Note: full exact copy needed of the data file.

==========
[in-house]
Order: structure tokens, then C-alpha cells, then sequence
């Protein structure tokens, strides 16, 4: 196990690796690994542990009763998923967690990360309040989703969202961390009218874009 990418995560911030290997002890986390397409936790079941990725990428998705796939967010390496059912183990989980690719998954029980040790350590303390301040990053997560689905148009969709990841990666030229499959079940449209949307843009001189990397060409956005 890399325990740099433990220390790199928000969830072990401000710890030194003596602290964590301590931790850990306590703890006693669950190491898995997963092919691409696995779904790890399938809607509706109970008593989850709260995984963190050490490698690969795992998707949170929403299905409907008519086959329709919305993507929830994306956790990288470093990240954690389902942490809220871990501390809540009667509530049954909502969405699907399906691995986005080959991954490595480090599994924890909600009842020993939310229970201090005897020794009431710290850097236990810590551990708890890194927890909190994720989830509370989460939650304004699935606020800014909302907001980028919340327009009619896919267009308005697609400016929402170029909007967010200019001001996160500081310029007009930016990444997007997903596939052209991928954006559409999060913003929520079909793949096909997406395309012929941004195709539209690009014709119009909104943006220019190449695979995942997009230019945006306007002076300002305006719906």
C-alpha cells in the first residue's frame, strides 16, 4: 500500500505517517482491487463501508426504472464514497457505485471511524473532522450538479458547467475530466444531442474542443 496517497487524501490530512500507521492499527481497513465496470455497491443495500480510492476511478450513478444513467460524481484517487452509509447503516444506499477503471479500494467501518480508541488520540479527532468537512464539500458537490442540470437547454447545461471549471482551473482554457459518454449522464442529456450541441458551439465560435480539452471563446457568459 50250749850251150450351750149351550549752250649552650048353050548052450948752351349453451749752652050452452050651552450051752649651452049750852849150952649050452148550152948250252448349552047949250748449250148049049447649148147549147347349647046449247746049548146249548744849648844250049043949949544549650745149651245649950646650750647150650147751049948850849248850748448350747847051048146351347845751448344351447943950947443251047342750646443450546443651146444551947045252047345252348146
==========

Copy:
[in-house]
Order: structure tokens, then C-alpha cells, then sequence
């Protein structure tokens, strides 16, 4: 196990690796690994542990009763998923967690990360309040989703969202961390009218874009 990418995560911030290997002890986390397409936790079941990725990428998705796939967010390496059912183990989980690719998954029980040790350590303390301040990053997560689905148009969709990841990666030229499959079940449209949307843009001189990397060409956005 890399325990740099433990220390790199928000969830072990401000710890030194003596602290964590301590931790850990306590703890006693669950190491898995997963092919691409696995779904790890399938809607509706109970008593989850709260995984963190050490490698690969795992998707949170929403299905409907008519086959329709919305993507929830994306956790990288470093990240954690389902942490809220871990501390809540009667509530049954909502969405699907399906691995986005080959991954490595480090599994924890909600009842020993939310229970201090005897020794009431710290850097236990810590551990708890890194927890909190994720989830509370989460939650304004699935606020800014909302907001980028919340327009009619896919267009308005697609400016929402170029909007967010200019001001996160500081310029007009930016990444997007997903596939052209991928954006559409999060913003929520079909793949096909997406395309012929941004195709539209690009014709119009909104943006220019190449695979995942997009230019945006306007002076300002305006719906």
C-alpha cells in the first residue's frame, strides 16, 4: 500500500505517517482491487463501508426504472464514497457505485471511524473532522450538479458547467475530466444531442474542443 496517497487524501490530512500507521492499527481497513465496470455497491443495500480510492476511478450513478444513467460524481484517487452509509447503516444506499477503471479500494467501518480508541488520540479527532468537512464539500458537490442540470437547454447545461471549471482551473482554457459518454449522464442529456450541441458551439465560435480539452471563446457568459 50250749850251150450351750149351550549752250649552650048353050548052450948752351349453451749752652050452452050651552450051752649651452049750852849150952649050452148550152948250252448349552047949250748449250148049049447649148147549147347349647046449247746049548146249548744849648844250049043949949544549650745149651245649950646650750647150650147751049948850849248850748448350747847051048146351347845751448344351447943950947443251047342750646443450546443651146444551947045252047345252348146